Vandazole (Metronidazole)

Zidoval Vaginal Gel
0.75% Gel

Prescription required. Product of UK/EU. Shipped from United Kingdom of Great Britain and Northern Ireland. Vandazole is also marketed internationally under the name Zidoval Vaginal Gel.


To comply with Canadian International Pharmacy Association regulations you are permitted to order a 3-month supply or the closest package size available based on your personal prescription. read more


Metronidazole Information

Metronidazole Topical (me troe ni' da zole) MetroCream® MetroGel® MetroLotion® Noritate® Cream

Metronidazole capsules and tablets are used to treat infections of the reproductive system, gastrointestinal (GI) tract, skin, heart, bone, joint, lung, blood, nervous system, and other areas of the body. Metronidazole capsules and tablets are also used to treat sexually transmitted diseases (STDs). Metronidazole extended-release (long-acting) tablets are used to treat bacterial vaginosis (an infection caused by too much of certain types of harmful bacteria in the vagina) in women. Metronidazole is in a class of medications called nitroimidazole antimicrobials. It works by stopping the growth of bacteria. Antibiotics will not work for colds, flu, or other viral infections. Using antibiotics when they are not needed increases your risk of getting an infection later that resists antibiotic treatment.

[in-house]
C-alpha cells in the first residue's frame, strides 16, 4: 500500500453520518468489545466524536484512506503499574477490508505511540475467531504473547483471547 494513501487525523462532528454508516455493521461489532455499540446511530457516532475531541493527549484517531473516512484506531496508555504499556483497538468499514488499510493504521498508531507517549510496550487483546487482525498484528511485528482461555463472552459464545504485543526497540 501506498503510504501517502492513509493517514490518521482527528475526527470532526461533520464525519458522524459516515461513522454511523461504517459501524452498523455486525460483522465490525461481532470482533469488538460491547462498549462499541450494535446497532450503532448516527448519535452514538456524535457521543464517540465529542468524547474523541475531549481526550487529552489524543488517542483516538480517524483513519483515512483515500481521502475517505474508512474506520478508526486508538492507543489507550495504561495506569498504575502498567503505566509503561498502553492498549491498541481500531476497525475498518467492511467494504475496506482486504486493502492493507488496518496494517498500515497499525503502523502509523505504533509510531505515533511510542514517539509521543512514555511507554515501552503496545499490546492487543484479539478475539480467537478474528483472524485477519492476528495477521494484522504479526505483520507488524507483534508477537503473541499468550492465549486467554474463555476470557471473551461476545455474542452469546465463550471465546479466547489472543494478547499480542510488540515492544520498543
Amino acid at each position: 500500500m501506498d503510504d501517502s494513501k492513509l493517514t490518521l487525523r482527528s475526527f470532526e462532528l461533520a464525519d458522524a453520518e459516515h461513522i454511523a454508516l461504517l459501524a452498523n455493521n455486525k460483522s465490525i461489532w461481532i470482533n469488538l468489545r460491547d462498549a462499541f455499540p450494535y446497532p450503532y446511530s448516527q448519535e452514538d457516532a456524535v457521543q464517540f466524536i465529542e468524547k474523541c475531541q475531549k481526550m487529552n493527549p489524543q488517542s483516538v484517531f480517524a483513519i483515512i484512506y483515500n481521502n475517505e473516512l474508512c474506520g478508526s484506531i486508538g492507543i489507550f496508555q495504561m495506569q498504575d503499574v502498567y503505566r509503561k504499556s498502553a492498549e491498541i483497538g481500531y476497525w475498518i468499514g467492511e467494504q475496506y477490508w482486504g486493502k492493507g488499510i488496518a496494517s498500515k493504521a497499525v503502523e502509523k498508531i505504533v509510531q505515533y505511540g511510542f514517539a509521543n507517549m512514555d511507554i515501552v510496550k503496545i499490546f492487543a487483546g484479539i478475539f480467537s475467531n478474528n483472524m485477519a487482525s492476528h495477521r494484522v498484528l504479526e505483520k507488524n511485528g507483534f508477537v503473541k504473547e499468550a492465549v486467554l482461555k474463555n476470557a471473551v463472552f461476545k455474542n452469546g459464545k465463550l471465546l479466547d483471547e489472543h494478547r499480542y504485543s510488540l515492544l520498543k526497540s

Metronidazole comes as a cream, lotion, or gel to be applied to your skin. Metronidazole is usually is applied once or twice a day. Follow the directions on your prescription label carefully, and ask your doctor or pharmacist to explain any part you do not understand. Use metronidazole exactly as directed. Do not use more or less of it or use it more often than prescribed by your doctor. Do not use metronidazole topical in your eyes, mouth, or vagina. Be careful not to get metronidazole gel, cream, or lotion in your eyes or mouth. If you do get metronidazole in your eyes, wash with plenty of water and contact your doctor. Wash the affected skin area before applying the medication. Apply a thin layer of the cream, gel, or lotion to the affected area and rub it in gently. You may use cosmetics on the affected area after waiting at least 5 minutes for the medication to dry.